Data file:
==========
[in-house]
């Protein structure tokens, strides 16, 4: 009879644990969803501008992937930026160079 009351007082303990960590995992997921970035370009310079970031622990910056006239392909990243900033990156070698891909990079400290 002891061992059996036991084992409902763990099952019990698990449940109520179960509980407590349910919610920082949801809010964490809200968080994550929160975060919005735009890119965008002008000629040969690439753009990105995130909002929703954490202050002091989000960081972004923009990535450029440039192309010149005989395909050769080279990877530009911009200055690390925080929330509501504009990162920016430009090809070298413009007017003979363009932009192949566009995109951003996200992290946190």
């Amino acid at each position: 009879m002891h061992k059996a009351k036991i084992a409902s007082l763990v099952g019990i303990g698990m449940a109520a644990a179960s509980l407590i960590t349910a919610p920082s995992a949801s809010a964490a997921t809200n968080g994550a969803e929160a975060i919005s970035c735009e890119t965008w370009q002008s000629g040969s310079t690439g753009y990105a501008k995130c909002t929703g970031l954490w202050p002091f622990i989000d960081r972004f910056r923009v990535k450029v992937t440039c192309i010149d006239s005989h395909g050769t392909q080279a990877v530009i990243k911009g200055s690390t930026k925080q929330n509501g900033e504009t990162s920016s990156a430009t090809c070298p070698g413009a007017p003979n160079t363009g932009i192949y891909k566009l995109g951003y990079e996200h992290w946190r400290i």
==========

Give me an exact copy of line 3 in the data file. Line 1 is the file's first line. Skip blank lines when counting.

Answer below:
């Amino acid at each position: 009879m002891h061992k059996a009351k036991i084992a409902s007082l763990v099952g019990i303990g698990m449940a109520a644990a179960s509980l407590i960590t349910a919610p920082s995992a949801s809010a964490a997921t809200n968080g994550a969803e929160a975060i919005s970035c735009e890119t965008w370009q002008s000629g040969s310079t690439g753009y990105a501008k995130c909002t929703g970031l954490w202050p002091f622990i989000d960081r972004f910056r923009v990535k450029v992937t440039c192309i010149d006239s005989h395909g050769t392909q080279a990877v530009i990243k911009g200055s690390t930026k925080q929330n509501g900033e504009t990162s920016s990156a430009t090809c070298p070698g413009a007017p003979n160079t363009g932009i192949y891909k566009l995109g951003y990079e996200h992290w946190r400290i």